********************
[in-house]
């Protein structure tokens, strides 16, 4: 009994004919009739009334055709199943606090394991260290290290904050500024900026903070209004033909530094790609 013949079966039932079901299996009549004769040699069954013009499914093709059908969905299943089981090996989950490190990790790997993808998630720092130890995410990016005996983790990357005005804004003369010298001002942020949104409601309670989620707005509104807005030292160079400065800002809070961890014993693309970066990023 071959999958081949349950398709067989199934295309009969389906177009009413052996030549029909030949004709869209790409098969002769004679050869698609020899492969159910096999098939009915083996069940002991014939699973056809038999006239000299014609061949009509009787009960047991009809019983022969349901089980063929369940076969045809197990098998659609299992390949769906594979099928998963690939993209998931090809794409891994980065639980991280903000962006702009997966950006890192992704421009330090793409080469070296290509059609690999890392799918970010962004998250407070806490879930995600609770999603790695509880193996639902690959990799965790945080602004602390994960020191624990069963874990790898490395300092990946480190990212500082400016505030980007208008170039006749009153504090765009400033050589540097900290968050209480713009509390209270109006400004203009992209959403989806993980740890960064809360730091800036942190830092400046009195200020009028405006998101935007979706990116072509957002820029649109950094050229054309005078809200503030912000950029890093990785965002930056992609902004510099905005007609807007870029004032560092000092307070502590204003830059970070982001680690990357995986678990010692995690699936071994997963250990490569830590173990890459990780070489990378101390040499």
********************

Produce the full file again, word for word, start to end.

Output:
[in-house]
């Protein structure tokens, strides 16, 4: 009994004919009739009334055709199943606090394991260290290290904050500024900026903070209004033909530094790609 013949079966039932079901299996009549004769040699069954013009499914093709059908969905299943089981090996989950490190990790790997993808998630720092130890995410990016005996983790990357005005804004003369010298001002942020949104409601309670989620707005509104807005030292160079400065800002809070961890014993693309970066990023 071959999958081949349950398709067989199934295309009969389906177009009413052996030549029909030949004709869209790409098969002769004679050869698609020899492969159910096999098939009915083996069940002991014939699973056809038999006239000299014609061949009509009787009960047991009809019983022969349901089980063929369940076969045809197990098998659609299992390949769906594979099928998963690939993209998931090809794409891994980065639980991280903000962006702009997966950006890192992704421009330090793409080469070296290509059609690999890392799918970010962004998250407070806490879930995600609770999603790695509880193996639902690959990799965790945080602004602390994960020191624990069963874990790898490395300092990946480190990212500082400016505030980007208008170039006749009153504090765009400033050589540097900290968050209480713009509390209270109006400004203009992209959403989806993980740890960064809360730091800036942190830092400046009195200020009028405006998101935007979706990116072509957002820029649109950094050229054309005078809200503030912000950029890093990785965002930056992609902004510099905005007609807007870029004032560092000092307070502590204003830059970070982001680690990357995986678990010692995690699936071994997963250990490569830590173990890459990780070489990378101390040499």